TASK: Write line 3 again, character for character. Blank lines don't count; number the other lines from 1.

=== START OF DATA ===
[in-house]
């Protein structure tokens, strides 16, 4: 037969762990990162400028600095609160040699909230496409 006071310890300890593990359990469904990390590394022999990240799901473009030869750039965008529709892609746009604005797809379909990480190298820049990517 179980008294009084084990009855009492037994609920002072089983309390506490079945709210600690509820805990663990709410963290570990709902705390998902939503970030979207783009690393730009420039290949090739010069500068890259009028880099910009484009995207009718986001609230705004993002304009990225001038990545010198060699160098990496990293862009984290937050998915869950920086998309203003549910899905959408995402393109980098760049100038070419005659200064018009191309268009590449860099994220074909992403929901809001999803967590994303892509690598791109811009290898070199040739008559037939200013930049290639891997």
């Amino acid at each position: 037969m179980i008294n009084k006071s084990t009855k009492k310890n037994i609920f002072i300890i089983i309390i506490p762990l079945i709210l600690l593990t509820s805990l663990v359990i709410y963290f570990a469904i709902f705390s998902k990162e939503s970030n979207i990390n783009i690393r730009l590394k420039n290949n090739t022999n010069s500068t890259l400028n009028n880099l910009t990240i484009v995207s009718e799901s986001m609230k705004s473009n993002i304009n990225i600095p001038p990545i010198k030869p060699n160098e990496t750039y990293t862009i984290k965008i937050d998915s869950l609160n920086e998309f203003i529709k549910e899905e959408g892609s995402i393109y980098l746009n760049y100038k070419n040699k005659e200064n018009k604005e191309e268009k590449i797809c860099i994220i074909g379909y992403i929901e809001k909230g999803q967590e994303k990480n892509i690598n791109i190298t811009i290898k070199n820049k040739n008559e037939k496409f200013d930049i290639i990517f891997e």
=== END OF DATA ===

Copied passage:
């Amino acid at each position: 037969m179980i008294n009084k006071s084990t009855k009492k310890n037994i609920f002072i300890i089983i309390i506490p762990l079945i709210l600690l593990t509820s805990l663990v359990i709410y963290f570990a469904i709902f705390s998902k990162e939503s970030n979207i990390n783009i690393r730009l590394k420039n290949n090739t022999n010069s500068t890259l400028n009028n880099l910009t990240i484009v995207s009718e799901s986001m609230k705004s473009n993002i304009n990225i600095p001038p990545i010198k030869p060699n160098e990496t750039y990293t862009i984290k965008i937050d998915s869950l609160n920086e998309f203003i529709k549910e899905e959408g892609s995402i393109y980098l746009n760049y100038k070419n040699k005659e200064n018009k604005e191309e268009k590449i797809c860099i994220i074909g379909y992403i929901e809001k909230g999803q967590e994303k990480n892509i690598n791109i190298t811009i290898k070199n820049k040739n008559e037939k496409f200013d930049i290639i990517f891997e």